One purpose of the personal injury protection, or PIP, requirement in Florida’s Motor Vehicle No-Fault Law is to provide medical, surgical, funeral, and disability insurance benefits without regard to fault. Although the amount an insurance company is required to pay is set by law, recent court decisions may force insurance companies to adjust either their insurance policies or their reimbursement practices.
Under the PIP statute, insurers are generally required to pay 80 percent of all reasonable expenses for medically necessary medical services (Actual Amount). The statute, however, gives insurers the option of paying 80 percent of “200 percent of the allowable amount” under applicable Medicare Part B fee schedules (Medicare Amount). Thus, insurers can pay 80 percent of actual expenses or 80 percent of two times the amount authorized under Medicare.
If an insurance policy does not clarify which amount will be paid, can the insurance company limit its reimbursement to the Medicare Amount? Two Florida appellate courts faced with this question have said no.
The policies at issue stipulate that the insurance company “will pay in accordance with the Florida Motor Vehicle No Fault Law, as amended, to or for the benefit of the injured person…80% of medical expenses.” Despite this language, the insurance company paid the Medicare Amount, which turned out to be lower than the Actual Amount.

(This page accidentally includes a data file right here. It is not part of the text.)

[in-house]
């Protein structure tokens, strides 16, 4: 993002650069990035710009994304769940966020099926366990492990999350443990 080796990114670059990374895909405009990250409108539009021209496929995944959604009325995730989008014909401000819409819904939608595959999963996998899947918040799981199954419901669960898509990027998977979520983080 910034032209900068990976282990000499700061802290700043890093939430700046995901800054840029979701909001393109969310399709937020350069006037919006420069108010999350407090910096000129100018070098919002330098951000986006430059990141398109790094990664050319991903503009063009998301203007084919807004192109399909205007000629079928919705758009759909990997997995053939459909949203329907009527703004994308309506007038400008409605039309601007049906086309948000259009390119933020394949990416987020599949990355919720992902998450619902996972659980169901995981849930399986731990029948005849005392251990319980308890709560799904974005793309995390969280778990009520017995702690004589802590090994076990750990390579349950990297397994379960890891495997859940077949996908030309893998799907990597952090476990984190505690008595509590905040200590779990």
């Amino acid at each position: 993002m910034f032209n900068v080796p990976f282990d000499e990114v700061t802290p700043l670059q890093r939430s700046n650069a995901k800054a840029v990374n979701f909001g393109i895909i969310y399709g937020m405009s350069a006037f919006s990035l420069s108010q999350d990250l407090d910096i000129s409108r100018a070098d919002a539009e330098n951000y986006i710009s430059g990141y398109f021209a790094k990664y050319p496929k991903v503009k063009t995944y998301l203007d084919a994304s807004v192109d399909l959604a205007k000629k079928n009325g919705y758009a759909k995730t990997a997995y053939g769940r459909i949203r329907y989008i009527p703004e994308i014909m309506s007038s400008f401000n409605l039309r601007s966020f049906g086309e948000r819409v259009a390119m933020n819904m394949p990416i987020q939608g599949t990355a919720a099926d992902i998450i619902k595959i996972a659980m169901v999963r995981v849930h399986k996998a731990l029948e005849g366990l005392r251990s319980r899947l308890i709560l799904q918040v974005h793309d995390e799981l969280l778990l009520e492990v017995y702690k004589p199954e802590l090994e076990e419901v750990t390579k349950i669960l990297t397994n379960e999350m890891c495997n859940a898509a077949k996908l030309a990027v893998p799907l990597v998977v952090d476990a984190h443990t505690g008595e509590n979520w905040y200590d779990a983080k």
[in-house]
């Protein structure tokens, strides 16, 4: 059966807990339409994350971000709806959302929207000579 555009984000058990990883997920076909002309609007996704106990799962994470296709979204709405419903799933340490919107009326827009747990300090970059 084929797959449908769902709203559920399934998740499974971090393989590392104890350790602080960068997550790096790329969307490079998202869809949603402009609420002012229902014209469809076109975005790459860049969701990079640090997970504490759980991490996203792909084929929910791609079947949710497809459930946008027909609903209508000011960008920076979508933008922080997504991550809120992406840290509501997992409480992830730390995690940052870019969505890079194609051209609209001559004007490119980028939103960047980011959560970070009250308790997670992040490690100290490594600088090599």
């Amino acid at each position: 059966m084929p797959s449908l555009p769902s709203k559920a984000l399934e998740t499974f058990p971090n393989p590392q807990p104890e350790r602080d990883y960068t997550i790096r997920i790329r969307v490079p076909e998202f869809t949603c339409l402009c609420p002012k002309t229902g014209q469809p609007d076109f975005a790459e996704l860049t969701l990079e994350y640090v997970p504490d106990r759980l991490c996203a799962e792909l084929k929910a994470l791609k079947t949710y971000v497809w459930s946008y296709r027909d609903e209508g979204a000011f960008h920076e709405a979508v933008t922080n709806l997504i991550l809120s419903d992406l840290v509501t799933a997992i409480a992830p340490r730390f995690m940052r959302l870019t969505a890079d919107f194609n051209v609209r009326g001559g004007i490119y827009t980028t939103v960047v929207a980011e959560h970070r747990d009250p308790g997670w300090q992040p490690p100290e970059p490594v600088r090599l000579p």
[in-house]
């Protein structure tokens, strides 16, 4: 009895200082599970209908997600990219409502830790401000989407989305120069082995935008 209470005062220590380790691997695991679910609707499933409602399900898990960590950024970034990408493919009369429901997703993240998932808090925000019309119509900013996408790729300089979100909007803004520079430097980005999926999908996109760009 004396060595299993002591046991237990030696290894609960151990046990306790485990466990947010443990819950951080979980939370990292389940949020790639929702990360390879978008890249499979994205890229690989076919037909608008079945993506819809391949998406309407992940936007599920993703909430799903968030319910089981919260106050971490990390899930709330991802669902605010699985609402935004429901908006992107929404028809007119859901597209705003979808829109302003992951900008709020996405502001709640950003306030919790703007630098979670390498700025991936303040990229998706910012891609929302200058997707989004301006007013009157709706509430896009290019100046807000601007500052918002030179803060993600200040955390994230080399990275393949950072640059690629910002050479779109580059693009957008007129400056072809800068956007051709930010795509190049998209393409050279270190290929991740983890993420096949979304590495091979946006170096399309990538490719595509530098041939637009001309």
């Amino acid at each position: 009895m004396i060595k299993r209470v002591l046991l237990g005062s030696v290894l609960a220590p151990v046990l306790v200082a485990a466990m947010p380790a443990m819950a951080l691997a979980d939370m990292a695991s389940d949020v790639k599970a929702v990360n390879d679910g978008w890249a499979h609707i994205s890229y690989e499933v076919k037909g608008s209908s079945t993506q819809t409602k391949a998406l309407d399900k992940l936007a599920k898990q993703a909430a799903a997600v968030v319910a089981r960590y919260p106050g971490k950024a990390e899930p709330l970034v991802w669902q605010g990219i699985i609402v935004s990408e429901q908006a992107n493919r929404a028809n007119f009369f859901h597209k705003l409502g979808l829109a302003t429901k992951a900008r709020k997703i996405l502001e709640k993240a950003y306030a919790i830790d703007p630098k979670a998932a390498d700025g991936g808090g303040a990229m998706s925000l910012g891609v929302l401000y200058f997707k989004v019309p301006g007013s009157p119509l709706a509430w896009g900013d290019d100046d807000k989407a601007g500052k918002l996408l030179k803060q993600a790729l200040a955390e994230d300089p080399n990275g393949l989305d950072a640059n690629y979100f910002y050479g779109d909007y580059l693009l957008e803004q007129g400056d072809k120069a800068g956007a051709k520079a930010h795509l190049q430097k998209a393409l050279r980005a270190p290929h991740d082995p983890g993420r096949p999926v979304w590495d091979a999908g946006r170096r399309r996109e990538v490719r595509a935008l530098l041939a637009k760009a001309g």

In both cases, the court held that the insurance company breached the insurance policy by paying the Medicare Amount rather than the Actual Amount. The courts noted that since the PIP statute gives insurance companies the option of paying the Actual Amount or the Medicare Amount, “it is important for the PIP insurer to clearly and unambiguously choose and identify its selected payment methodology” in the policy.
According to the courts, the policies clearly chose the Actual Amount option, failing to even mention the Medicare Amount option. Additionally, one court noted that a policy indicating that an insurer may distribute reimbursements according to one method without clarifying alternative methods or selection criteria is ambiguous. Since ambiguities in insurance contracts are resolved in favor of the insured, the court found another reason to rule against the insurance company.
Insurance companies are no doubt aware of these cases, and have adjusted their reimbursement practices or policy language accordingly. However, those insureds with similar language in their own policies who are currently dealing with a PIP claim may want to confirm the sufficiency of their medical reimbursement payments.
If you would like more information about PIP insurance, or if you would like to explore your insurance options, please contact us.